Wells Rivals Announce Spurt of Recruiting from Scandal-Tarred Firm
Wells Fargo Advisors was feeling the post-holiday blues acutely on Tuesday, as three competitors from smaller firms said they hired brokers collectively managing $750 million of customer assets from the bank-owned firm’s private wealth group.
The announcements came as Wells’ near year-long effort to overcome its consumer bank’s fake-account scandal continued. The San Francisco-based bank company last week said employees had created as many as $3.5 million fake banking and credit card accounts, 67% more than originally estimated, shortly after disclosing sale of car insurance policies to 490,000 customers who didn’t ask for them.
While the retail brokerage unit of the bank has remained unscarred by the direct scandal, the number of brokers working in the firm’s private client, independent and banking channels fell in the past year by more than 3% to 14,527, despite sweetened recruiting bonuses.
On Tuesday, RBC Wealth Management-U.S. said it hired former Wells brokers James Carbonell and Matthew Forrey in Walnut Creek, California. They were managing $365 million in assets at Wells, RBC said.
Carbonell, who started his career 20 years ago at Dean Witter Reynolds, had been with Wells Fargo for 12 years while 21-year industry veteran Forrey had been with Wells for 17 years, according to their BrokerCheck histories. They joined RBC on August 30 along with a client associate.
Raymond James Financial dipped into the Wells pool in Baton Rouge, La., hiring two separate teams who began their careers at Wells predecessor A.G. Edwards. W. Bowen McRae, a nine-year veteran who managed around $200 million in assets, moved with a client associate.
Another team led by Roger Sullivan and Kyle Hawthorne, who oversaw $145 million in client assets and had $800,000 in production, made the move to RayJay. Sullivan was with Wells and predecessors for 17 years while Hawthorne joined Wells in 2014 after an earlier career as an attorney, Raymond James said.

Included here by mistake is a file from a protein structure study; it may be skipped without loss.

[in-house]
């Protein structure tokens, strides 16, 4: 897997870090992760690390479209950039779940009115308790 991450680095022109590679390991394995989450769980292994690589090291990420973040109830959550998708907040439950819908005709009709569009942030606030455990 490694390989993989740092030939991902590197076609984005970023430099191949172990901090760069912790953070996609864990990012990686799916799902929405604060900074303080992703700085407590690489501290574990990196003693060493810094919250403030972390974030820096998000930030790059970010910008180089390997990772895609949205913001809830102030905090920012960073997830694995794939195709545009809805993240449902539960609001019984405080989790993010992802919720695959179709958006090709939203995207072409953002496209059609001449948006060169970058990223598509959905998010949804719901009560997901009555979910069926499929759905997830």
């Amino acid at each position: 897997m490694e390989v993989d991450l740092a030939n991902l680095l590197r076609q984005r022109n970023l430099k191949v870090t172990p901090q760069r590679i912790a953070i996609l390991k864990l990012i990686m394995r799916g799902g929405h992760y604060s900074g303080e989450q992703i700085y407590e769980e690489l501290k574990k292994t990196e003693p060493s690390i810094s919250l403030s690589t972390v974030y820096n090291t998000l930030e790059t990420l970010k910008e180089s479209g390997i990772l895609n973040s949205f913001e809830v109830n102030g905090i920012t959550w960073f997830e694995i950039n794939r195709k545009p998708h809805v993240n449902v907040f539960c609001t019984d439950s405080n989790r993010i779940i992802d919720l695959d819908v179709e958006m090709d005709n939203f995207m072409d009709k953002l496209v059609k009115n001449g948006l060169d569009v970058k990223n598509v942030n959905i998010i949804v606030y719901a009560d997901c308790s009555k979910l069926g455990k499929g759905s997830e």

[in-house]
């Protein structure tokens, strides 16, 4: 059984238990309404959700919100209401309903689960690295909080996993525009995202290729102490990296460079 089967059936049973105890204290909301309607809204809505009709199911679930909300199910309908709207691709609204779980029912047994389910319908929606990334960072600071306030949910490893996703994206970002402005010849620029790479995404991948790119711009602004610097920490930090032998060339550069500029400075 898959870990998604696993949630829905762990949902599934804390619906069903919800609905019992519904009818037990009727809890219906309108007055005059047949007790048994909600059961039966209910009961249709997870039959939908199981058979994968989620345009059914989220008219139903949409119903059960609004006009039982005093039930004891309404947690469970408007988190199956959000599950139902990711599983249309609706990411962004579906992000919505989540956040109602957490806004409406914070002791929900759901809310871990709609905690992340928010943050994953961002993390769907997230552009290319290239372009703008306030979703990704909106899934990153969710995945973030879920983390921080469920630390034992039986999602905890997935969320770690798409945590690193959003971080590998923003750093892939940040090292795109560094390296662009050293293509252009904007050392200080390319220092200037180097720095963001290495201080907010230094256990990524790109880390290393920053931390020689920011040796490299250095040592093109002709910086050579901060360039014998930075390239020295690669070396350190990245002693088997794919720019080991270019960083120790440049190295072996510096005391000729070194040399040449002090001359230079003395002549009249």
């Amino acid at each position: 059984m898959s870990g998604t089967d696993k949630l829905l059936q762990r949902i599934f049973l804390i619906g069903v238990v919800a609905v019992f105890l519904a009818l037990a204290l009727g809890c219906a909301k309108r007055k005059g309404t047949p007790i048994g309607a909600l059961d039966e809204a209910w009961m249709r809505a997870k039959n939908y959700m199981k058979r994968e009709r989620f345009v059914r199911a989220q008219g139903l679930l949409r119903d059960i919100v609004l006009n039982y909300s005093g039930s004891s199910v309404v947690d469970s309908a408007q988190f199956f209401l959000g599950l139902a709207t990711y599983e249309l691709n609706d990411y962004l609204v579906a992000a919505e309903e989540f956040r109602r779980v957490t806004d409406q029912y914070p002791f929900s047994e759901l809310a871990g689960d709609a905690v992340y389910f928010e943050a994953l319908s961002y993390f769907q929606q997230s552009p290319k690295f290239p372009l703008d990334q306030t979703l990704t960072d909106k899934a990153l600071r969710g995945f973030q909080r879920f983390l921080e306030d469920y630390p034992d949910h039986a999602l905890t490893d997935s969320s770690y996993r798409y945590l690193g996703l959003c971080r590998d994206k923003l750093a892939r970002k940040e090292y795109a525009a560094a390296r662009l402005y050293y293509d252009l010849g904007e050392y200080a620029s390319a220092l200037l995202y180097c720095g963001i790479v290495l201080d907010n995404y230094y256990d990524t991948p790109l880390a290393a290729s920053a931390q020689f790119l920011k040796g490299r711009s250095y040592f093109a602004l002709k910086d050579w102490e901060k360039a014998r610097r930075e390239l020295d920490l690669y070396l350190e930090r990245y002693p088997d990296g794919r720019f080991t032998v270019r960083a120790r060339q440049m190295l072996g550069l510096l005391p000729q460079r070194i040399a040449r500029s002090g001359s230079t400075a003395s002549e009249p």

Separately, former Wells Fargo Advisors and Merrill broker John C. Nielsen joined the Scottsdale, Ariz., office of hybrid registered investment advisor Stratos Wealth Partners in early August, he confirmed.
Nielsen, who said he was managing about $40 million as a single practitioner within Wells’ private wealth channel for about 55 households, said he picked the LPL-affiliated advisory firm primarily because of superior technology and less-intrusive compliance strictures.
“It sounds silly, but the most annoying thing at Wells Fargo is not being allowed to forward (office) calls to your cellphone,” he said. “You can be out without clients on a Friday afternoon and not find out that other clients were calling until Monday morning.”
He characterized the eMoney software at Stratos/LPL as a “night-and-day” difference over the client communications technology at Wells, noting that his former firm didn’t have the capability of allowing clients to view their financial plans online. He also said that the ability to use electronic signatures for account openings, transfers and other authorizations were a vast improvement over the paper-based bureaucracy at the bank-owned broker-dealer.
The enduring scandal headlines and pressure to sell loans and mortgages also were a persistent annoyance, he said.
Bobbie Meola, a Stratos managing partner in Arizona who formerly worked at Wells, said she has recruited 14 advisors from her alma mater since joining Stratos four years ago. The banking scandals don’t make it easier to encourage brokers to move, she said, but once they make the decision they can cite them to former customers as reasonable motivations for switching, she said.
Nielsen, whose customers are primarily in fee-based wrap accounts, said he interviewed with UBS Wealth Management—which discussed having him join an existing team—Morgan Stanley and Raymond James before making his move after six years at Wells and two at Merrill. He seriously considered RayJay but was won over by a due diligence trip to LPL in San Diego, he said.
Stratos’ Scottsdale office last week announced through LPL that it had recruited two Merrill Lynch brokers who were managing about $311 million of client assets.
RBC last week said it added Wells broker Jared Smith with $1.8 million in production in Charlotte, N.C. who claimed he was looking for a firm with an “impressive reputation.”
A Wells spokeswoman declined to comment.